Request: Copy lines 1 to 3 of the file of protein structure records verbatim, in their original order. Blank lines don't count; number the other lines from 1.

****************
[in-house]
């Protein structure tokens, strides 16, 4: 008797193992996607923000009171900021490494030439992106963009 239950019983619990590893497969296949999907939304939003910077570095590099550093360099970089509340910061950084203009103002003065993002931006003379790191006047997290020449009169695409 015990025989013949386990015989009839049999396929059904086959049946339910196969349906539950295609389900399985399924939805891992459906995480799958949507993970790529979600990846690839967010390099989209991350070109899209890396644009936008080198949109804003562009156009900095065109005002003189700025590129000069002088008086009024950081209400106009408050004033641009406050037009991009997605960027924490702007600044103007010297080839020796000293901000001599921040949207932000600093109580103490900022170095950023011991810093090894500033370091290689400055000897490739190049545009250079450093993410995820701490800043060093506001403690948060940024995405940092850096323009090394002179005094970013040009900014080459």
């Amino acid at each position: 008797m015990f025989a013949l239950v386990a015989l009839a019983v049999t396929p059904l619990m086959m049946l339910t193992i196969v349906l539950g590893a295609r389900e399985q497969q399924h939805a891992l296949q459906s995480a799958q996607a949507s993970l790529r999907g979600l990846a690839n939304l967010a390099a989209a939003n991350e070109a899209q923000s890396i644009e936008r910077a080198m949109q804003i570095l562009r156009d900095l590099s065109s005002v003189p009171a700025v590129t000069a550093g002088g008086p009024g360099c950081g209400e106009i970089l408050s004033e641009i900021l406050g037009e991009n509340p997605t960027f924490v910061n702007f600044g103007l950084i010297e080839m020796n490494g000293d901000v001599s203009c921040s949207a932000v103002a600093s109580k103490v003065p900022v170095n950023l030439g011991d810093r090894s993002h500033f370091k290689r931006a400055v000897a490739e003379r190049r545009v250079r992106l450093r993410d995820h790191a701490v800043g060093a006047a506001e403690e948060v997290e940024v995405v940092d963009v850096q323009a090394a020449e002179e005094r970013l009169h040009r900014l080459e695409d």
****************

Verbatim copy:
[in-house]
């Protein structure tokens, strides 16, 4: 008797193992996607923000009171900021490494030439992106963009 239950019983619990590893497969296949999907939304939003910077570095590099550093360099970089509340910061950084203009103002003065993002931006003379790191006047997290020449009169695409 015990025989013949386990015989009839049999396929059904086959049946339910196969349906539950295609389900399985399924939805891992459906995480799958949507993970790529979600990846690839967010390099989209991350070109899209890396644009936008080198949109804003562009156009900095065109005002003189700025590129000069002088008086009024950081209400106009408050004033641009406050037009991009997605960027924490702007600044103007010297080839020796000293901000001599921040949207932000600093109580103490900022170095950023011991810093090894500033370091290689400055000897490739190049545009250079450093993410995820701490800043060093506001403690948060940024995405940092850096323009090394002179005094970013040009900014080459």
């Amino acid at each position: 008797m015990f025989a013949l239950v386990a015989l009839a019983v049999t396929p059904l619990m086959m049946l339910t193992i196969v349906l539950g590893a295609r389900e399985q497969q399924h939805a891992l296949q459906s995480a799958q996607a949507s993970l790529r999907g979600l990846a690839n939304l967010a390099a989209a939003n991350e070109a899209q923000s890396i644009e936008r910077a080198m949109q804003i570095l562009r156009d900095l590099s065109s005002v003189p009171a700025v590129t000069a550093g002088g008086p009024g360099c950081g209400e106009i970089l408050s004033e641009i900021l406050g037009e991009n509340p997605t960027f924490v910061n702007f600044g103007l950084i010297e080839m020796n490494g000293d901000v001599s203009c921040s949207a932000v103002a600093s109580k103490v003065p900022v170095n950023l030439g011991d810093r090894s993002h500033f370091k290689r931006a400055v000897a490739e003379r190049r545009v250079r992106l450093r993410d995820h790191a701490v800043g060093a006047a506001e403690e948060v997290e940024v995405v940092d963009v850096q323009a090394a020449e002179e005094r970013l009169h040009r900014l080459e695409d």